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EN BANC CALENDAR

Before the Minnesota Supreme Court

December 2016

SUMMARY OF ISSUES

Summaries prepared by the Supreme Court Commissioner’s Office

Monday, November 28, 2016

Courtroom 300, Minnesota Judicial Center

 

Ellen Gianotti, Respondent, vs. Independent School District 152 and Ram Mutual Insurance Co, Relators, Sanford Health, Essentia Health Systems, Injured Workers Pharmacy, and Onword Therapy, Intervenors – Case No. A16-0629: Respondent-employee Ellen Gianotti suffered a work-related injury when the bus on which she was working as a monitor suddenly braked and she fell. The employer, Independent School District 152, petitioned to discontinue temporary total disability (TTD) benefits. The compensation judge, relying on expert testimony offered by the School District, allowed the employer to discontinue payment of TTD benefits and denied the employee’s claim for payment of additional medical expenses. The Workers’ Compensation Court of Appeals (WCCA) reversed

On appeal to the supreme court, the issues presented are: (1) whether the WCCA erred in reversing the compensation judge on the issue of an expert’s competency; and (2) whether the WCCA erred in reversing the compensation judge’s findings on the employee’s claimed injuries. (Workers’ Compensation Court of Appeals)

Madison Equities, Inc., Appellant, vs. Robert L. Crockarell, Respondent – Case No. A16-0769: Appellant Madison Equities sued respondent Robert Crockarell for an unpaid loan. The district court granted summary judgment in favor of appellant, awarding damages and attorney fees. Separately, respondent sued appellant and a group of other parties on unrelated claims. Respondent moved the district court to stay entry of judgment pending mediation in the separate litigation. The district court granted the stay, noting the common interest and common parties in the two cases and the possibility that the mediation might encompass the claims between appellant and respondent.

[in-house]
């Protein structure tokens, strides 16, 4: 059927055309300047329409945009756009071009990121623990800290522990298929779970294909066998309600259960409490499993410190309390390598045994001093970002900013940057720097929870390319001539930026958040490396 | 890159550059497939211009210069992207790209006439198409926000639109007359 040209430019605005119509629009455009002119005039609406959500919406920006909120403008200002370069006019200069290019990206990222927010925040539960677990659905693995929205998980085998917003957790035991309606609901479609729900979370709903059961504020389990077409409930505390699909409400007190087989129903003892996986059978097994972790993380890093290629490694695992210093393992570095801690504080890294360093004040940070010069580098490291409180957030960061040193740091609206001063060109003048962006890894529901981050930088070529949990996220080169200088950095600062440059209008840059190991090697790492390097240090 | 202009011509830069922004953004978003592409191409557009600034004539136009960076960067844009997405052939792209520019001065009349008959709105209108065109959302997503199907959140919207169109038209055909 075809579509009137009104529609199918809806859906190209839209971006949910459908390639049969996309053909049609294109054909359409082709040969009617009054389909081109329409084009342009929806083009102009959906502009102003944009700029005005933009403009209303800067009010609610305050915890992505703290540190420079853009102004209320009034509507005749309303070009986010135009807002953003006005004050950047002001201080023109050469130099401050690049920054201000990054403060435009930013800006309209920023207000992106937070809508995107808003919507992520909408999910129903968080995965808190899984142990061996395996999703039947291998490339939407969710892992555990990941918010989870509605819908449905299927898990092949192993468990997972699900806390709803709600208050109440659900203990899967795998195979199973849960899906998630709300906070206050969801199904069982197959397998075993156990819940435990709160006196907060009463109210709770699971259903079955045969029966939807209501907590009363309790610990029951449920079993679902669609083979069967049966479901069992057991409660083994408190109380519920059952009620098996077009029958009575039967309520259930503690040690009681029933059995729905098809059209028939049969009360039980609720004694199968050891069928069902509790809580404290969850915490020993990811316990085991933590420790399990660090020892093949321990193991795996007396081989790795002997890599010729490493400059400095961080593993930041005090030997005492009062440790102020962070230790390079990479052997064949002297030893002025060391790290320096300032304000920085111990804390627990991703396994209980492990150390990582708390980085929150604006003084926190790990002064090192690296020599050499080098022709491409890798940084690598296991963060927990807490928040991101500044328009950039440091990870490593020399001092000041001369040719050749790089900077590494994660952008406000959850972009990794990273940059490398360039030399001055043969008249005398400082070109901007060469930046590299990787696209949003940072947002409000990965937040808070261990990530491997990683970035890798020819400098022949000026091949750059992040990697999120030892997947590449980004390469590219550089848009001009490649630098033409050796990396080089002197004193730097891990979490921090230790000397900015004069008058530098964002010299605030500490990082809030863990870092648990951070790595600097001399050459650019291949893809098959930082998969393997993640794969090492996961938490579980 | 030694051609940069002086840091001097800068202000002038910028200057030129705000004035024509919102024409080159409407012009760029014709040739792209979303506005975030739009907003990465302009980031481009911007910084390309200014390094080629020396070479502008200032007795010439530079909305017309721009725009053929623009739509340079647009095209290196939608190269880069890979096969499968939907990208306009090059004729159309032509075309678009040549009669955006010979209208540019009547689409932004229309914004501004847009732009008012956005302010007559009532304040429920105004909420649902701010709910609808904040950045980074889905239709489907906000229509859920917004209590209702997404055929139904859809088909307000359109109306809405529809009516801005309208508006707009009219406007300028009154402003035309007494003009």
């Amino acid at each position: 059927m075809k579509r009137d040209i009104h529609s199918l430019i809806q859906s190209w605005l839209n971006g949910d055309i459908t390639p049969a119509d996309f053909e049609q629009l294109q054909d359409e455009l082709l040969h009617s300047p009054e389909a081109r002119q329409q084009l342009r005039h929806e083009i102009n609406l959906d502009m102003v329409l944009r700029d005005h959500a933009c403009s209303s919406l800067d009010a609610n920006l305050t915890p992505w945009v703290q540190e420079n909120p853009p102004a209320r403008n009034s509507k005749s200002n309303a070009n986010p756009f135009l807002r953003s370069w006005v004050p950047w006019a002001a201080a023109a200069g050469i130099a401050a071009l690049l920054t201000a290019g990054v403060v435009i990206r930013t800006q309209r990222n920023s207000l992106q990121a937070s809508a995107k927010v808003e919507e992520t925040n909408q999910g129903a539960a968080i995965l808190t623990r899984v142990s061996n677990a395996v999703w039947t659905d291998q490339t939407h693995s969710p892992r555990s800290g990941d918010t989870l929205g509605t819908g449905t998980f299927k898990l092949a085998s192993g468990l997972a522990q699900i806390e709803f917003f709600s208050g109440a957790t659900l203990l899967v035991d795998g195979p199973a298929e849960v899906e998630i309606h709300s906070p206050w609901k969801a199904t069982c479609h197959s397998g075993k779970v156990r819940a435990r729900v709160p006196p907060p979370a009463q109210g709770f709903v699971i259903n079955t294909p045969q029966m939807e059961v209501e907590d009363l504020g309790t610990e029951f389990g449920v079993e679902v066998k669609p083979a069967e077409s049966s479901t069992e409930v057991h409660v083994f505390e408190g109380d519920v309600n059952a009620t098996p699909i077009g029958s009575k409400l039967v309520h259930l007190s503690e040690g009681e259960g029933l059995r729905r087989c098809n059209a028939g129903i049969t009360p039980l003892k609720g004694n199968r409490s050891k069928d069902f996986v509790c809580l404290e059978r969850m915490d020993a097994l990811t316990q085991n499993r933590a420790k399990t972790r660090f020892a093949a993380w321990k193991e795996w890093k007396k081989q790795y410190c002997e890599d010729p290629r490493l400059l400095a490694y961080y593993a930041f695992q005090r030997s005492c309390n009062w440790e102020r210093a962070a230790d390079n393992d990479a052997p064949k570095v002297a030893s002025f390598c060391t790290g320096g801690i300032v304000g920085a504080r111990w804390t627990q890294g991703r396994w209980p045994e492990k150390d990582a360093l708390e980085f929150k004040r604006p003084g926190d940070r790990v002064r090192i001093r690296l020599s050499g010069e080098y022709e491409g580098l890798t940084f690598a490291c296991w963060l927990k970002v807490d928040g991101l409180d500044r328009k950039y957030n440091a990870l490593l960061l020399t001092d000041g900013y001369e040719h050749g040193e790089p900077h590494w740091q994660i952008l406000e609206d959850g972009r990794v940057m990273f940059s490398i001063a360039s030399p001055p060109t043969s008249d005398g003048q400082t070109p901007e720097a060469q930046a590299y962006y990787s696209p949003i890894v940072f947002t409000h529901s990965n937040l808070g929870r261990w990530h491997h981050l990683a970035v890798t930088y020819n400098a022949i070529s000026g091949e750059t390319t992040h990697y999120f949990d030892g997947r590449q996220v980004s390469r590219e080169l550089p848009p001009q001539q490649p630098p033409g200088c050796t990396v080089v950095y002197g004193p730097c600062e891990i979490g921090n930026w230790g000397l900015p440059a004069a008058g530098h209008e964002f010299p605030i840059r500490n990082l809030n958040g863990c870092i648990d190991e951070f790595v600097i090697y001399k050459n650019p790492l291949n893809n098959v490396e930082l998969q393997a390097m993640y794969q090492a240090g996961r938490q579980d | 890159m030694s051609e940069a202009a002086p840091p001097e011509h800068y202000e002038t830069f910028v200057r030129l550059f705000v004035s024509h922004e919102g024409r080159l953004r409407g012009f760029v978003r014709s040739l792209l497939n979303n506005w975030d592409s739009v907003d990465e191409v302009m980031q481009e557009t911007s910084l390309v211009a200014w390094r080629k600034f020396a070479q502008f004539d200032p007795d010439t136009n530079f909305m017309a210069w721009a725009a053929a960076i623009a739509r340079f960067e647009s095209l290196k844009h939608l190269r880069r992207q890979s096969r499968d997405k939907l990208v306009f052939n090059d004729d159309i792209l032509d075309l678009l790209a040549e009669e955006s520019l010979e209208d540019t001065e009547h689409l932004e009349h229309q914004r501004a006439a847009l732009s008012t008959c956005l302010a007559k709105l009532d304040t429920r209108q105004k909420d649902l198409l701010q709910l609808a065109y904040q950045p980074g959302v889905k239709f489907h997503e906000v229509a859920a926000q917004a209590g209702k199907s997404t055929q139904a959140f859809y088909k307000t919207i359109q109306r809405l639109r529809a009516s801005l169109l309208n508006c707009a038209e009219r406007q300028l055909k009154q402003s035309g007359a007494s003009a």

Appellant then petitioned the court of appeals for a writ of mandamus to compel the district court to lift the stay and enter judgment in its favor. The court of appeals denied the writ petition.

On appeal to the supreme court, the issues presented are: (1) whether the stay was authorized under the Minnesota Rules of Civil Procedure or the court’s inherent authority; and (2) whether a writ of mandamus should have issued. (Ramsey County)

Tuesday, November 29, 2016

Courtroom 300, Minnesota Judicial Center

 

Scott Peterson, Respondent, Roger Smith, Plaintiff vs. City of Minneapolis, Minnesota, Appellant – Case No. A15-1711: Respondent Scott Peterson served as a police officer for appellant City of Minneapolis. In November 2011, Peterson filed a complaint with the City’s human resources department, claiming that a recent job transfer was the result of age discrimination in violation of the City’s “Respect in the Workplace Policy.” In January 2013, following an investigation, the human resources department concluded that the transfer was not based on Peterson’s age. In June 2013, Peterson filed a discrimination complaint with the Minnesota Department of Human Rights, but eventually withdrew the complaint and commenced a district court action alleging age discrimination in March 2014. The district court concluded that the age discrimination claim was time-barred under the 1-year statute of limitations in the Minnesota Human Rights Act. Minn. Stat. § 363A.28, subd. 3 (2014). The court of appeals reversed.

On appeal to the supreme court, the issue presented is whether an internal investigation under the City’s workplace-respect policy constitutes a voluntary “dispute resolution process” within the meaning of Minn. Stat. § 363A.28, subd. 3 (2014), sufficient to toll the statute of limitations in the Minnesota Human Rights Act. (Hennepin County)

Nonoral: Germaine F. Harmon, Relator, vs. Commissioner of Revenue, Respondent – Case No. A16-0973: The Commissioner of Revenue assessed Germaine Harmon with tax, penalties, and interest based on a gain reported on a Schedule K-1 that was issued following the termination of a partnership in which she held an interest. Harmon appealed the assessment to the tax court. On cross-motions for summary judgment, the tax court concluded that the Commissioner is entitled to rely on available information in assessing a tax liability, Minn. Stat. § 270C.04 (2014), including information reported on a K-1. In the absence of any other evidence that brought the income reported on the K-1 into question, the tax court affirmed the Commissioner’s assessment.